The STi does tackle this problem, slightly, with it's threat display, allowing you to see the strength of different radar bands in the same area, but it will not tell you if there are multiple signals in the same radar band. Here the V1 wins, giving you an different tone sound when an additional radar frequency is detected.

Included in the standard purchase of the STi is Bel's remote (and hard-wire) smart plug. The push button on the smart plug allows you to adjust the volume, or mute a radar signal without having to reach up and hit the mute button on the detector itself, very convenient if the smart plug is installed in easy reach. The Bel STi also includes a separate external speaker allowing for hidden stealth installations. The Valentine offers these two features with the additional purchase of the optional Remote Audio Adapter.

Performance
Once again there seems to be heated debate in the industry on the performance between the V1 and the STi. Three of the most well known radar detector reviewers include Craig Peterson of Radartest.com, Carl Fors from speedzones.com, and the "Guys of Lidar" from guysoflidar.com Also noted is Radar Roy from radarbusters.com and John Turner of Tigerlilyproducts.com both whom have a wealth of knowledge and experience, and regularly attend Carl Fors' SML (Speed Measurement Labs - speedzones.com) each year.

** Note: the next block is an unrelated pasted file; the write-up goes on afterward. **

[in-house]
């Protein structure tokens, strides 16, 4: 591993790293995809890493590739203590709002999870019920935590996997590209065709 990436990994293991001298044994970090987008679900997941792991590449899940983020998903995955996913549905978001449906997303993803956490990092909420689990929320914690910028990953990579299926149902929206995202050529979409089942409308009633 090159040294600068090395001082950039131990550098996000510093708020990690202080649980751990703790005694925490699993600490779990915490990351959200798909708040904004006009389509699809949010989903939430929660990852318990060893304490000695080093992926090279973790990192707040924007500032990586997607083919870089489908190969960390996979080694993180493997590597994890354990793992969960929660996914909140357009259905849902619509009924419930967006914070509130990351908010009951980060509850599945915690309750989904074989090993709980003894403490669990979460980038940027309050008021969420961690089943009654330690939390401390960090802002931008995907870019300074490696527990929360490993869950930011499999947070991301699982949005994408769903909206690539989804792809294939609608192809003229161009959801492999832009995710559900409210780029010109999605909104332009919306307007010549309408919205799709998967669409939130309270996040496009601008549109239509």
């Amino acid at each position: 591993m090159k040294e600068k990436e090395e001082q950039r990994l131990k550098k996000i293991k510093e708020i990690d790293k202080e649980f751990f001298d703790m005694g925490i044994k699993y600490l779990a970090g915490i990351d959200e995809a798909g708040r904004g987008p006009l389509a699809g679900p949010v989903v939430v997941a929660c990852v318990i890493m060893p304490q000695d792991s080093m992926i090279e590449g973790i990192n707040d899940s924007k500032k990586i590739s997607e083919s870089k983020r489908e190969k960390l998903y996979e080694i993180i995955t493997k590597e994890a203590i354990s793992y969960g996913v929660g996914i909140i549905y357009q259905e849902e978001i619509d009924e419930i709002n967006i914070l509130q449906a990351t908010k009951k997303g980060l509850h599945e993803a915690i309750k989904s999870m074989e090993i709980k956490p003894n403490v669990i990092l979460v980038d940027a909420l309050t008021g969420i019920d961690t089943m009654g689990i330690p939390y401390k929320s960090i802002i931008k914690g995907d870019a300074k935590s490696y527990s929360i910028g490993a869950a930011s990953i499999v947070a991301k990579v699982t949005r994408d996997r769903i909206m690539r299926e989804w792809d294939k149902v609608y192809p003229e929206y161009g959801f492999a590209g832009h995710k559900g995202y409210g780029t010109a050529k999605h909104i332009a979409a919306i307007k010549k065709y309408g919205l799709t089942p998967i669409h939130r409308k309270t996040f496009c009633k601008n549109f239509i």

I will start with Carl Fors from Speed Measurement Labs, as I personally attended the 2006 test in EL Paso Texas, taking my own notes on the results of each test. For this reason, I can verify the results quoted on Carl's website are the bonified real results that correspond to the results I noted.

The first test of Day one at SML was the standard 2 mile, 1.5 mile and 1 mile sensitivity test on X, K and Ka radar bands in both constant and instant-on modes (trigger held for 10 seconds and 2 seconds respectively). Even with the more dangerous "instant on" radar, both the V1 and the STi alerted to all 3 bands at all three distances.

For the over the hill test, the results were a little different. Detecting a police radar gun from over a hill or around a corner is very difficult for a radar detector, and only a high quality detector will give you adequate warning. It is very hard to detect radar (short for RAdio Detection And Ranging) over a hill because there are few reflective surfaces for the radar signal to bounce down (over a hill) towards you. Like a car stereo losing a radio station as you drive down a valley, so too is the difficulty in picking up the weak radar signal.

Each detector was lined up at a point just behind the crest of a hill with the radar gun hidden 1/2 a mile on the other side of the crest. All three bands were tested on both instant and constant on.

Two Valentine One's were tested and one Bel STi. The Valentine One tested, as part of the PRS1-V system, was mounted in a pickup truck and thus sat higher relative to the second V1. The increased elevation proved that mounting higher on the windshield increases radar range. 

The table below shows the comparison between the V1 in the PRS1-V package, the V1 in the car as a stand alone, and the Bel STi also in a car. The numbers represent the LED signal strength of each hit.

 

X-Band - 10.525 GHz

Detector

Instant

Constant

V1

5

5

5

5

5

6

STi